The development of the synchrotron resulted from the need for energies at about the GeV range.
Particles are first injected from another accelerator into the synchrotron, which is essentially a doughnut shaped vacuum tank surrounded by a ring of magnets. Unlike the cyclotron a single large diameter magnet is not required, making it possible to build synchrotrons with diameters measured in tens or hundreds of metres.
At ISIS the 70MeV H– ions produced in the linac are converted to protons, and accelerated to 800MeV in a 52 m diameter synchrotron.
As with the cyclotron, the synchrotron employs magnetic fields to send the beams of charged particles in a circular path and electric fields to accelerate their speed. With the synchrotron, however, the magnetic field rises in step with the velocity of the particles. This keeps them moving in a circle of nearly constant radius, rather than the widening spiral experienced in the cyclotron.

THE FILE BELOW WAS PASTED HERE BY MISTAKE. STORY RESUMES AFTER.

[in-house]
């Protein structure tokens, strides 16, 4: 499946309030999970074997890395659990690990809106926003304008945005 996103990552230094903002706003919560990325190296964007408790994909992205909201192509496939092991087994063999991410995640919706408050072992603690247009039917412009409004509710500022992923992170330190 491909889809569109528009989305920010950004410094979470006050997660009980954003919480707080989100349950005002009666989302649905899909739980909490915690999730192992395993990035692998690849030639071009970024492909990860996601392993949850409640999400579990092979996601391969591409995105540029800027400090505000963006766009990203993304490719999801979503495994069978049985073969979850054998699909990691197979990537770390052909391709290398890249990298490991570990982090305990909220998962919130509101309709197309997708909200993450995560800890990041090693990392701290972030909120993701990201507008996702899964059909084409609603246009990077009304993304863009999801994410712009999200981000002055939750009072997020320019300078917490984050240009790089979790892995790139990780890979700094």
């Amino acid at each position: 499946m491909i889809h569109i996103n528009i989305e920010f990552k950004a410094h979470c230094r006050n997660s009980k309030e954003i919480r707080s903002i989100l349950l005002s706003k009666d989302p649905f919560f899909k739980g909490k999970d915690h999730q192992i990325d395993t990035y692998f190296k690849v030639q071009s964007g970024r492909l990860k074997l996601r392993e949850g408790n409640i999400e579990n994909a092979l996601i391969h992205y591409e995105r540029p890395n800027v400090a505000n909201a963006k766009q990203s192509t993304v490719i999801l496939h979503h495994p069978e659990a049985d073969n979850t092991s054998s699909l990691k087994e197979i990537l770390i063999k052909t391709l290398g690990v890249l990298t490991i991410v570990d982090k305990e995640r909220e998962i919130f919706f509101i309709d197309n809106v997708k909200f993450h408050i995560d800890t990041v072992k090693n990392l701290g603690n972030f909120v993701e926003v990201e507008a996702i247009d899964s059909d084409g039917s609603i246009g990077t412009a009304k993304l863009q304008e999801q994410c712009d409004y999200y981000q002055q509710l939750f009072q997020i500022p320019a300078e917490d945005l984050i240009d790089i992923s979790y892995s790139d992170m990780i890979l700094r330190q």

The frequency of the electric field changes to match the increasing speed of the particles. However, at high energies the particles move so close to the speed of light that they make a circuit in constant time. Instead of increasing speed, they simply gain more momentum via an increase in mass.